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ftm2013

July 4th, 2013: The Fast Track Mile, presented by the Wabash Valley Road Runners.  

It started many years ago as the Mayor’s Cup Mile…

To this point I have never believed there ever was an actual cup. I expect I never saw it because every year I ran it the winner had happily hauled it off long before I finished.

Two summers after I graduated from high school I ran the inaugural 1982 Mayor’s Cup Mile, straight down Wabash Avenue, from 3rd to 14th (streets, that is, not race results).

It felt like a high-speed gauntlet, and it seemed that as we ran we were on a sort of display, flanked on both sides by spectators and storefronts.  The competition was serious, with serious runners coming from all over the place – every high school in the area and even beyond; college runners, too. And no-kidding grown-ups who ran to stay in shape. It was fast and exhilarating.

I was anxious to compete. It wasn’t like high school now; for the first time I was independent of a team, of any external obligation to perform well; it was just me.  I was free to do it or not, and it felt like a new sort of competition. It was a new sort of responsibility, too – I was responsible only to myself this time. It felt like some sort of new freedom.

Well, almost.

Ok. The whole truth is this:

I actually had this peculiar “independence” experience my first summer after graduating from West Vigo High School. My running-hunting-BB gun wars-adventurizing buddy, Mark and I ran a race – a 5k, I think – from somewhere downtown to Deming Park. While I don’t remember much detail, the one key detail remains vivid in my mind: Mr. Phillips, my elementary school principal in West Terre Haute FROM THE LATE 1960’S beat me.

I was stunned. But I was also incredibly impressed.

My respect for him was always strong. And it had been violently intensified during second grade when, after catching me and a couple of other boys throwing erasers at Melody Dillingham – twice – and he told us to get in his office NOW (which of course, was way too close to Mrs. McDermott’s classroom anyway, just around the corner practically). He yelled and slammed the world’s largest paddle on his desk to emphasize each – word – as – he – declared – our – lives – would – be – snuffed – out – in – a – blazing – instant – of – hard – wooden – pain. I can still feel the heat of fear that we were consumed in as we sat petrified in his office, crying, or going in our pants, or both. I won’t name names, but as I remember, they’re spelled R-o-b-b-y-C-o-o-p-e-r  and  D-e-n-n-i-s-M-o-r-g-a-n.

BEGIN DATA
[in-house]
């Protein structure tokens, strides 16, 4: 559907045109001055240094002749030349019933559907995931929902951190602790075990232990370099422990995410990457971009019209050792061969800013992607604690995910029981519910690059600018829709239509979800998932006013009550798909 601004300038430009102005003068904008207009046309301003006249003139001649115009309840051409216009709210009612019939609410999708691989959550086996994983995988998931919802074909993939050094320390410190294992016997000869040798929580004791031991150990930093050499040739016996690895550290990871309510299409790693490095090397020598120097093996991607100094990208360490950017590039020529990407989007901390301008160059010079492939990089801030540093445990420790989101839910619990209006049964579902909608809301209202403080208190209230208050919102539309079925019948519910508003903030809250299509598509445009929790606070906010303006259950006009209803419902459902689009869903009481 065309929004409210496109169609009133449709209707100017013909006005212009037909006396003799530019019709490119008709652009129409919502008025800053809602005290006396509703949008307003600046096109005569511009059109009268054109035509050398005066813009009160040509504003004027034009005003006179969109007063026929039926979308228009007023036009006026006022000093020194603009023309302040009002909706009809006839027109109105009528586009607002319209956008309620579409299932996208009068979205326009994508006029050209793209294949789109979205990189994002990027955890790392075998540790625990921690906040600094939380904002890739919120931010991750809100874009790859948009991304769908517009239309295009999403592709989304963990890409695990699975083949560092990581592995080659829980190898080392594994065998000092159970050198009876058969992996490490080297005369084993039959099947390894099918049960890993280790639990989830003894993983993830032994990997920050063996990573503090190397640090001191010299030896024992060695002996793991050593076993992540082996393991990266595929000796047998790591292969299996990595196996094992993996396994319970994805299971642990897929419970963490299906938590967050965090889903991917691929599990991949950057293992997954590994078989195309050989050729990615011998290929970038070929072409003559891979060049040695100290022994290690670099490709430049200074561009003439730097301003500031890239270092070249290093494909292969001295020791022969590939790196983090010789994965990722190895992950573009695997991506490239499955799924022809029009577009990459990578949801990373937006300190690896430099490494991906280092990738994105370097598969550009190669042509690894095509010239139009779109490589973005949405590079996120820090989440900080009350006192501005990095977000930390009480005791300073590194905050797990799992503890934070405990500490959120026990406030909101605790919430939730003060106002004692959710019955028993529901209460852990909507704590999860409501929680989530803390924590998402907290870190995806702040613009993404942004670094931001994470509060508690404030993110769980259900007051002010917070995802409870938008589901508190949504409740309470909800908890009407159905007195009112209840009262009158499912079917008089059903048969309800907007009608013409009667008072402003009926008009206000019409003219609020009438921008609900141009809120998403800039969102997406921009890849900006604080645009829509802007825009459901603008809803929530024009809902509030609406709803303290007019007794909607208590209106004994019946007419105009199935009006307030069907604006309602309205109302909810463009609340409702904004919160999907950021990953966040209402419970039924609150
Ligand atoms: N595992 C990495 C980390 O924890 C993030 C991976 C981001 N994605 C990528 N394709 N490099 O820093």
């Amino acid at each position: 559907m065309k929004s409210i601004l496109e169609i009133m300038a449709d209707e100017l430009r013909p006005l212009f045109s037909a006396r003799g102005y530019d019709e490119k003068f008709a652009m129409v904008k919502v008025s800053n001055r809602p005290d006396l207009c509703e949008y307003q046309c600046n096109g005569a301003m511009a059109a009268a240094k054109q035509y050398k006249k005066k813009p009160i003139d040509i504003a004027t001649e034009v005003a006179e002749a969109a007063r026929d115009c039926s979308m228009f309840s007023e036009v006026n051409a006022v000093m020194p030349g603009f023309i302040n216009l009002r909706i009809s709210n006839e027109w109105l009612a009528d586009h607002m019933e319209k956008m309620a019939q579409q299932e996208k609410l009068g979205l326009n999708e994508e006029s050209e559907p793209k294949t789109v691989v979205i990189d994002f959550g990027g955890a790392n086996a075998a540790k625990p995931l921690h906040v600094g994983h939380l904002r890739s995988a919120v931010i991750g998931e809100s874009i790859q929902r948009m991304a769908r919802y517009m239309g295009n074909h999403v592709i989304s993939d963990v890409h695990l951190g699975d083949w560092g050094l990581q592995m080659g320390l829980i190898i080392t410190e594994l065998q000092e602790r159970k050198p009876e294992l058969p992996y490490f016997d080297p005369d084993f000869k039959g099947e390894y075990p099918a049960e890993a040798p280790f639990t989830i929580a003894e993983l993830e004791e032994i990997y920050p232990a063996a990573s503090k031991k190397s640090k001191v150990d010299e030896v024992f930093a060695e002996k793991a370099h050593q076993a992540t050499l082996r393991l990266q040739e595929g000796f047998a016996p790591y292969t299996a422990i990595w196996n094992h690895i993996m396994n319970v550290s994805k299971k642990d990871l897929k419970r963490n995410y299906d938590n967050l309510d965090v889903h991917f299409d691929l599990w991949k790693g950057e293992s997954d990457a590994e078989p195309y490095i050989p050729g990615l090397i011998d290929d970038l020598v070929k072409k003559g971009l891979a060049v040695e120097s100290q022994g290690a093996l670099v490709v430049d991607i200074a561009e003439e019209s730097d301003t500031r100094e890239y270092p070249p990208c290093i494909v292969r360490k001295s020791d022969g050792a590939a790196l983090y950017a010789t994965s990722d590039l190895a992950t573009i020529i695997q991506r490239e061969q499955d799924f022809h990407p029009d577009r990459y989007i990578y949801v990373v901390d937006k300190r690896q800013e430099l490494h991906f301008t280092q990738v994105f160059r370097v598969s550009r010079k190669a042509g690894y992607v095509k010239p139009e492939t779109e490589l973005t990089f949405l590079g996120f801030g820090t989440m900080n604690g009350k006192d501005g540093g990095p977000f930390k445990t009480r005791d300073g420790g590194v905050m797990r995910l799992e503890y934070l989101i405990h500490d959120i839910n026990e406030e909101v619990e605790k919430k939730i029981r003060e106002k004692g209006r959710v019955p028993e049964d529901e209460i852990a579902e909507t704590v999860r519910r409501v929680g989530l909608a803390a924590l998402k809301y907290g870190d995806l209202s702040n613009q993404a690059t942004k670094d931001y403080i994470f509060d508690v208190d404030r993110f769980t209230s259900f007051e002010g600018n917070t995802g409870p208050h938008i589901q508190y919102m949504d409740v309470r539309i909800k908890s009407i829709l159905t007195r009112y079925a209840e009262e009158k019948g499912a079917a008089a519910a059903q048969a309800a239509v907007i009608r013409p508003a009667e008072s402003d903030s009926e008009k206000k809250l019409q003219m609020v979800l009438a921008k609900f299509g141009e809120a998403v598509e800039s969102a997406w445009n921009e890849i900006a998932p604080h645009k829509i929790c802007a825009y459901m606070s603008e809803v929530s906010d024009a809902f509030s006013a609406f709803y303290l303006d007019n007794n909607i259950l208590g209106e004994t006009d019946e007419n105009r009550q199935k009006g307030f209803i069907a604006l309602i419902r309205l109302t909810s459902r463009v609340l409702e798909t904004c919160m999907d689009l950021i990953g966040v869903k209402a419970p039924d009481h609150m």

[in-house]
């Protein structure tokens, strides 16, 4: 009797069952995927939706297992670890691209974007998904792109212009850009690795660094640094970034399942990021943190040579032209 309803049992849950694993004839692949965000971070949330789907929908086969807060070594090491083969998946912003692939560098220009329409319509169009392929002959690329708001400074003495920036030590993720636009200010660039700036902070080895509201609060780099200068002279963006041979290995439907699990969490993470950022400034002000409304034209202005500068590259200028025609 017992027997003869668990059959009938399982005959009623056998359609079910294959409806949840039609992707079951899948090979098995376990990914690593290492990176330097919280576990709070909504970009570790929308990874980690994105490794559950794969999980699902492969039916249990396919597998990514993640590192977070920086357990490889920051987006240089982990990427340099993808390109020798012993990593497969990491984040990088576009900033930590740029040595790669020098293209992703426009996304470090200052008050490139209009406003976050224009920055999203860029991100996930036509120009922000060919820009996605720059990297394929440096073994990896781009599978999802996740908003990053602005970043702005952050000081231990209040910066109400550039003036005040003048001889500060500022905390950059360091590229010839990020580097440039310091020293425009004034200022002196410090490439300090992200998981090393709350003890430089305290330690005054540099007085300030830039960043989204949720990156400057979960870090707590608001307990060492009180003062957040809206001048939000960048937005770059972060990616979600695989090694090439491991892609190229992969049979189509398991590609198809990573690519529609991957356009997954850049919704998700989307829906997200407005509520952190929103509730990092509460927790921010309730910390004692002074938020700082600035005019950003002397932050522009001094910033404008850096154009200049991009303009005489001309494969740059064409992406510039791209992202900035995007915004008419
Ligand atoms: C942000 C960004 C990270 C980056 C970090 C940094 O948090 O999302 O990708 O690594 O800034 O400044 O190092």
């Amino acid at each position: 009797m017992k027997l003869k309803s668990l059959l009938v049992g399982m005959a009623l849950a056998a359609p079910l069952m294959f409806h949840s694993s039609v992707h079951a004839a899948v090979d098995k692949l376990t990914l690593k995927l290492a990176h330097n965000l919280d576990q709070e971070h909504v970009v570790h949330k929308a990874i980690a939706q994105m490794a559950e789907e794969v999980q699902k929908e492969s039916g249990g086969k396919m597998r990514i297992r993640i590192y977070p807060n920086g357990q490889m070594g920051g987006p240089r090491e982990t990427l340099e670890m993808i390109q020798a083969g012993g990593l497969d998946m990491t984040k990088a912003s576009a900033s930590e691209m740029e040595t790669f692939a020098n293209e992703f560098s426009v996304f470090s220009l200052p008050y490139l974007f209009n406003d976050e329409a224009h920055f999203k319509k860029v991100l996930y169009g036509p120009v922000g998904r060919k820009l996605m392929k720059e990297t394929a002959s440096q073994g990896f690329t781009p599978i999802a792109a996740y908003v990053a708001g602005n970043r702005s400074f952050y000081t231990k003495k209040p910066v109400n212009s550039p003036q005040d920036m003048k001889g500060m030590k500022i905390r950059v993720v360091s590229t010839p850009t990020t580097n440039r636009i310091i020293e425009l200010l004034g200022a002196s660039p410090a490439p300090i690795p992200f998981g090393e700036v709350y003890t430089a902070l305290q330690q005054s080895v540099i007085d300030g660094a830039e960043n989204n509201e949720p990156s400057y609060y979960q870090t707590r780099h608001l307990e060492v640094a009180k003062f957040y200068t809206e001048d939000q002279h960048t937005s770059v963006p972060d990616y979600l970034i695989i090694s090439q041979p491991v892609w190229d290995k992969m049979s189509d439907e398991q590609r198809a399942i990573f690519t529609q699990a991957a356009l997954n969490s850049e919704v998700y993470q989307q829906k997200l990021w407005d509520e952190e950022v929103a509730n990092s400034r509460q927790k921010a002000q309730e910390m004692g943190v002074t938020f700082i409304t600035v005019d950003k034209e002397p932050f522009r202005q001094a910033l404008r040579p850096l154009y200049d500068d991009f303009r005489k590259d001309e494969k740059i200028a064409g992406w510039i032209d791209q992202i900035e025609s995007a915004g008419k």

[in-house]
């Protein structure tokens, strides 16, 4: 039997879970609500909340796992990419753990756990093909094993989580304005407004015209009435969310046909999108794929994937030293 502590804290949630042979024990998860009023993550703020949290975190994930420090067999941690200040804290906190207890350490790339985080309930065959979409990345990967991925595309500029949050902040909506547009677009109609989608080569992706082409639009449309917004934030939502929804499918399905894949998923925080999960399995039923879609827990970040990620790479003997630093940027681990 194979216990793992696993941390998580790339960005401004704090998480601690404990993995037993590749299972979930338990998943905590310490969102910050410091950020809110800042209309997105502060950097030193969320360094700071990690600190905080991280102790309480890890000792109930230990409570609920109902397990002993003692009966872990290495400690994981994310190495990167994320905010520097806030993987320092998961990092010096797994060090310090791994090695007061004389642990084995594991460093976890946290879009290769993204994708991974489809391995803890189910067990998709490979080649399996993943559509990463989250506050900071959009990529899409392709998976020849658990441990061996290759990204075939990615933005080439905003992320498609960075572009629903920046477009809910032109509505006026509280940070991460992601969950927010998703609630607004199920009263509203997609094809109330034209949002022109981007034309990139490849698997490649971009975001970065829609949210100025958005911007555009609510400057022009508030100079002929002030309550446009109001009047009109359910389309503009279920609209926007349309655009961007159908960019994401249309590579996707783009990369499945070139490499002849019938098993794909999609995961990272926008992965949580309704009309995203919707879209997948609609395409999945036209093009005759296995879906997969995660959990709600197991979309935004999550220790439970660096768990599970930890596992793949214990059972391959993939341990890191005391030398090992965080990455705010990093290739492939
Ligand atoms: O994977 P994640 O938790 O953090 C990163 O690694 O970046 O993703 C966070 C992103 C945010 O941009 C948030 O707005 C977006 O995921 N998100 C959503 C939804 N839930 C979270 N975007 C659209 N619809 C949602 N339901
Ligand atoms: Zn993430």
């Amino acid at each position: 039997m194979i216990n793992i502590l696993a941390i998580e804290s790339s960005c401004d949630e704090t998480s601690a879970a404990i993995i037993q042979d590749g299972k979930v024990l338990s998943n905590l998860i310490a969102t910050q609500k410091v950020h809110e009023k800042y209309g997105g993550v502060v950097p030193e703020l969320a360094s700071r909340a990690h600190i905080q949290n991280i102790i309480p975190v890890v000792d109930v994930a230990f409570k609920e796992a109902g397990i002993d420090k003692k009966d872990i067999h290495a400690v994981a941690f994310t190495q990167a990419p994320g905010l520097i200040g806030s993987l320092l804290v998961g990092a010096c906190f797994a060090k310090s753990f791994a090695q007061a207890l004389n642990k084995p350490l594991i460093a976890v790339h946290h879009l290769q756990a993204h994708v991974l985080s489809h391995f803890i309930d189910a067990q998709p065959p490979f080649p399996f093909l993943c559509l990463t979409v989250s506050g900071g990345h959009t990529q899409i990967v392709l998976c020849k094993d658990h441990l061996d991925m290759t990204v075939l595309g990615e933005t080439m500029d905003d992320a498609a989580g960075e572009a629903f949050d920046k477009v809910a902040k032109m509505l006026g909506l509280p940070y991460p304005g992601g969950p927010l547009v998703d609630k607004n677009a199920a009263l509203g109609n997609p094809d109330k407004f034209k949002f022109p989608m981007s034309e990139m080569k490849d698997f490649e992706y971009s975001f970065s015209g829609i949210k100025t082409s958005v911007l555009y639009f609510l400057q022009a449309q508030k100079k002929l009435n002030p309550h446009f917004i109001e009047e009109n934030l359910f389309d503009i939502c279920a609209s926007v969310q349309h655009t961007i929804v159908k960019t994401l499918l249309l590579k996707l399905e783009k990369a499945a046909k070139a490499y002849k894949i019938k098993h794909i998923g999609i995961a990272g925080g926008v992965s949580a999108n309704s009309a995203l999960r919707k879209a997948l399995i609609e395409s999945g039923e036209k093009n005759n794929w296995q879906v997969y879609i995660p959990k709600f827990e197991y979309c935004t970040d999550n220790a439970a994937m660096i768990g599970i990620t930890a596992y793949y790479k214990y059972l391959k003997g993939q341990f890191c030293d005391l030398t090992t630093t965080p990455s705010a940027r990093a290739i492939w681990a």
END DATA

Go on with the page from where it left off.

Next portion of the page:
I’m sure they’ll let me know.

(I have said this before: if I could possibly find Melody now I would apologize to her. Perhaps, at least sometimes, justice lies in lingering regret. I am sorry, Melody.)

Anyway, I respected Mr. Phillips immensely even then.

Then years later, he doubled-down on the whole respect phenomenon by smoking me in this race. He instantly transformed into a hero for this naïve and perhaps formerly a bit arrogant college student.

– – –

So came July 1982 and the Mayor’s Cup Mile. Over the three decades  – exactly, I should note – since then, I have run it – now the Fast Track Mile – several times. My best time (that I know of) was achieved in 1993, when I ran a 5:34-something.

But I consider that my best race came in 2001, because two particular people were there: my 5 month-old son, Jace, perched happily in his baby backpack and again my friend Mark, who ran it with me.

(In the end, Mark was gracious and ran right along with me. Not far from the finish line, I said, “Come on!” and we kicked it up. He let me take third – in our age group – I believe, because he appreciated the one-thousand miles I drove to get there; I’m pretty sure there was no other reasonable way I could have beat him. You’re a good and loyal friend, Mark.)

– – –

I didn’t reach 5-anything last year, but that’s not what was on my mind.

Jace, then 11, ran it with me. Again I was running on a team – the most significant team I have ever been on, and it was a different kind of competition; not anything like high school. For the first time I was not only the leader of this team, but I had a special sort of external obligation to perform well, and it is far more than just running well.

Jace finishing the FastTrack Mile

We saw so many people at the start I recognized from my growing up and living years in Terre Haute, and to be on the starting line with my son was an experience of fulfillment; there was a sense of having come full circle, and it was gratifying.

Jace took off fast, as I thought he might. Though he was inexperienced, he was enthusiastic. He got a little burned out after the high-speed start, and we had to walk briefly a couple of times. But as those last few blocks neared and the finish line came clearly into view, I said, “Ok, Jace. See it? It’s time. Let’s go. You can do it!”

And man, did he.

He took off like a shot and finished about ten yards ahead me. It was beautiful. And my wife shot the picture to prove it.

– – – This year my friend Mark’s daughter, Annie, and another friend, Paul’s (who is, himself, a top-shelf runner and first-place finisher in his age group in the Fast Track Mile) son, Justin are the WVRR scholarship recipients, and we are very proud of them. Ask A Hoosier.com is again proud to promote the Fast Track Mile.

Go, Annie and Justin, go.

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